Recognizing, Reporting, and Reducing Adverse Drug Reactions

South Med J. 2001;94(4) 

In This Article


An ADR is defined as any undesirable or unexpected event that requires some change in the clinician's care of the patient, including discontinuing the medication, modifying the dose, prolonging hospitalization, or initiating supportive care. This does not encompass drug withdrawal, abuse, overdose, or error in administration.[1] Although ADRs have several classifications, most generally include two basic types: predictable and unpredictable. Predictable, or type A, reactions occur when the normal effects of drugs are exaggerated to the point of being undesirable. They are dose-dependent and related to the expected pharmacologic action of the drugs. These are the most common types of reactions.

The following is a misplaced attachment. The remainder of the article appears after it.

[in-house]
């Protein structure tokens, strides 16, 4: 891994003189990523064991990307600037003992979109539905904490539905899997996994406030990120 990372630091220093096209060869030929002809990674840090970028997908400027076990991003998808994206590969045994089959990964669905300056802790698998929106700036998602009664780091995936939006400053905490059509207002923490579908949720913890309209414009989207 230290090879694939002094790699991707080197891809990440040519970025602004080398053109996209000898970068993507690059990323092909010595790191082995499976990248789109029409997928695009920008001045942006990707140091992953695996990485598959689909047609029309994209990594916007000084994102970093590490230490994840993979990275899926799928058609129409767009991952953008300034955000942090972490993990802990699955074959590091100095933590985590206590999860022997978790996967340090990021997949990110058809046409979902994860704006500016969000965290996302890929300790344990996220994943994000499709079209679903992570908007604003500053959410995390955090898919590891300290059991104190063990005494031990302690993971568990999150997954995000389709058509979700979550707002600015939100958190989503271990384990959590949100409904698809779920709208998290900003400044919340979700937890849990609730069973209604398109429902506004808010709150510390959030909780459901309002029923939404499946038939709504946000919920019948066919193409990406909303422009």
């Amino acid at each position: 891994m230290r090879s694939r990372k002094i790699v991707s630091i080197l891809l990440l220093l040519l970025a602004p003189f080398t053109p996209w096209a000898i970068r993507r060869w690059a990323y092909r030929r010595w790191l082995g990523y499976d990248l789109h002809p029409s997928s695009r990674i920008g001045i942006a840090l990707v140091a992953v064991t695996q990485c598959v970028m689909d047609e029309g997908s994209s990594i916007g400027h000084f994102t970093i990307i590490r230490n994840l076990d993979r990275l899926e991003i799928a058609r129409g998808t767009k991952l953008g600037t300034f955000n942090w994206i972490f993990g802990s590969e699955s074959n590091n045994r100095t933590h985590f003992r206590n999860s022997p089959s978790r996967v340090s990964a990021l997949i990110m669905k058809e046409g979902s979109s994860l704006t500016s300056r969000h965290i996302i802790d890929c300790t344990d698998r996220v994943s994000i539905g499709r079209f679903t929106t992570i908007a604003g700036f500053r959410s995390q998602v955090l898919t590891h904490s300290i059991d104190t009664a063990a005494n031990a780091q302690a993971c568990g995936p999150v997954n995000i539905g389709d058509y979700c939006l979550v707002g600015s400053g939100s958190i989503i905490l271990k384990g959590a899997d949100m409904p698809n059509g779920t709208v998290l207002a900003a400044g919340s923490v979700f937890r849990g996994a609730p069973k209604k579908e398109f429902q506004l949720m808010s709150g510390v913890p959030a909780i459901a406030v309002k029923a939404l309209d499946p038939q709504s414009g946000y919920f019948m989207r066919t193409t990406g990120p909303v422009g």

Unpredictable, or type B, reactions occur when there is an effect from medication use that is unrelated to the drug's known pharmacologic action. These include idiosyncratic, immunologic, allergic, carcinogenic, and teratogenic reactions. Again, this classification system makes a distinction between ADR and error in administration.


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